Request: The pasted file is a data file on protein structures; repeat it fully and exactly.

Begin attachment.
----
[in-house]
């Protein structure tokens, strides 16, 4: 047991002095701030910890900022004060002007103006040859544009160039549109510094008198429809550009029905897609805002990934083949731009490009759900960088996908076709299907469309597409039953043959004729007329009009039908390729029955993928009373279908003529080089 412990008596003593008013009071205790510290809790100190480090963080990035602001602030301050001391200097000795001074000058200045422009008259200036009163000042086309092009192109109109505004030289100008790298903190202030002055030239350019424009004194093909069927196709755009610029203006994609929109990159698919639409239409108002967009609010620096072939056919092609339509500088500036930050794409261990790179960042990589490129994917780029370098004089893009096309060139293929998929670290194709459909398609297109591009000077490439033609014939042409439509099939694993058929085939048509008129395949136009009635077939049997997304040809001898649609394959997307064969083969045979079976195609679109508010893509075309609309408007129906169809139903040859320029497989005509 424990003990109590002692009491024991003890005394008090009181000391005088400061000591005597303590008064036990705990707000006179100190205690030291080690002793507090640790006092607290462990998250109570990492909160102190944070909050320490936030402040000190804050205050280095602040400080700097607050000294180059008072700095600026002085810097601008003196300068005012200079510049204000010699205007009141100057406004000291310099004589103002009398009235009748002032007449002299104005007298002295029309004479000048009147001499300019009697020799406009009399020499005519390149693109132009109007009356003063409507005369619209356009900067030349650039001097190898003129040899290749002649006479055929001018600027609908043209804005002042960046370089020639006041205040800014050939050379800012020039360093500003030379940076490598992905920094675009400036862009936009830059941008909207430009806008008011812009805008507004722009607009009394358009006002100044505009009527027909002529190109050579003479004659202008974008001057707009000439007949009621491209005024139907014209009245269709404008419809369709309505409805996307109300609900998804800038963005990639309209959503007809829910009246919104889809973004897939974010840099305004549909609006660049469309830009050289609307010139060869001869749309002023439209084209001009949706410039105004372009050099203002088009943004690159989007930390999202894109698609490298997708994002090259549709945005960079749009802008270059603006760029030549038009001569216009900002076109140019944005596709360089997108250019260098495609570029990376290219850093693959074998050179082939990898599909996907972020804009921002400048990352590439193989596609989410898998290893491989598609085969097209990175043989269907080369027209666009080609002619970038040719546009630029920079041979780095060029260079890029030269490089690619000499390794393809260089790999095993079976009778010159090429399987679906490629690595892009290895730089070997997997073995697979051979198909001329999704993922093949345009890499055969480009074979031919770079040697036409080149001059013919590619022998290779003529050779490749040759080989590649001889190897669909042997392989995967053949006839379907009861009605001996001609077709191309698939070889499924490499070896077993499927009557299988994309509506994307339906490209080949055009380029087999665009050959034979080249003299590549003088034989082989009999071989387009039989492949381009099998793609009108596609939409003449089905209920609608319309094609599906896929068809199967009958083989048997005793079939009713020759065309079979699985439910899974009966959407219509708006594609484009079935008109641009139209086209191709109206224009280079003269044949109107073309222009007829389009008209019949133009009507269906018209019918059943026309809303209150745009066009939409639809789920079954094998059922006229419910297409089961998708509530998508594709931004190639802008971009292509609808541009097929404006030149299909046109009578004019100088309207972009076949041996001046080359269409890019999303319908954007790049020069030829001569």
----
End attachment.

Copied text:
[in-house]
């Protein structure tokens, strides 16, 4: 047991002095701030910890900022004060002007103006040859544009160039549109510094008198429809550009029905897609805002990934083949731009490009759900960088996908076709299907469309597409039953043959004729007329009009039908390729029955993928009373279908003529080089 412990008596003593008013009071205790510290809790100190480090963080990035602001602030301050001391200097000795001074000058200045422009008259200036009163000042086309092009192109109109505004030289100008790298903190202030002055030239350019424009004194093909069927196709755009610029203006994609929109990159698919639409239409108002967009609010620096072939056919092609339509500088500036930050794409261990790179960042990589490129994917780029370098004089893009096309060139293929998929670290194709459909398609297109591009000077490439033609014939042409439509099939694993058929085939048509008129395949136009009635077939049997997304040809001898649609394959997307064969083969045979079976195609679109508010893509075309609309408007129906169809139903040859320029497989005509 424990003990109590002692009491024991003890005394008090009181000391005088400061000591005597303590008064036990705990707000006179100190205690030291080690002793507090640790006092607290462990998250109570990492909160102190944070909050320490936030402040000190804050205050280095602040400080700097607050000294180059008072700095600026002085810097601008003196300068005012200079510049204000010699205007009141100057406004000291310099004589103002009398009235009748002032007449002299104005007298002295029309004479000048009147001499300019009697020799406009009399020499005519390149693109132009109007009356003063409507005369619209356009900067030349650039001097190898003129040899290749002649006479055929001018600027609908043209804005002042960046370089020639006041205040800014050939050379800012020039360093500003030379940076490598992905920094675009400036862009936009830059941008909207430009806008008011812009805008507004722009607009009394358009006002100044505009009527027909002529190109050579003479004659202008974008001057707009000439007949009621491209005024139907014209009245269709404008419809369709309505409805996307109300609900998804800038963005990639309209959503007809829910009246919104889809973004897939974010840099305004549909609006660049469309830009050289609307010139060869001869749309002023439209084209001009949706410039105004372009050099203002088009943004690159989007930390999202894109698609490298997708994002090259549709945005960079749009802008270059603006760029030549038009001569216009900002076109140019944005596709360089997108250019260098495609570029990376290219850093693959074998050179082939990898599909996907972020804009921002400048990352590439193989596609989410898998290893491989598609085969097209990175043989269907080369027209666009080609002619970038040719546009630029920079041979780095060029260079890029030269490089690619000499390794393809260089790999095993079976009778010159090429399987679906490629690595892009290895730089070997997997073995697979051979198909001329999704993922093949345009890499055969480009074979031919770079040697036409080149001059013919590619022998290779003529050779490749040759080989590649001889190897669909042997392989995967053949006839379907009861009605001996001609077709191309698939070889499924490499070896077993499927009557299988994309509506994307339906490209080949055009380029087999665009050959034979080249003299590549003088034989082989009999071989387009039989492949381009099998793609009108596609939409003449089905209920609608319309094609599906896929068809199967009958083989048997005793079939009713020759065309079979699985439910899974009966959407219509708006594609484009079935008109641009139209086209191709109206224009280079003269044949109107073309222009007829389009008209019949133009009507269906018209019918059943026309809303209150745009066009939409639809789920079954094998059922006229419910297409089961998708509530998508594709931004190639802008971009292509609808541009097929404006030149299909046109009578004019100088309207972009076949041996001046080359269409890019999303319908954007790049020069030829001569």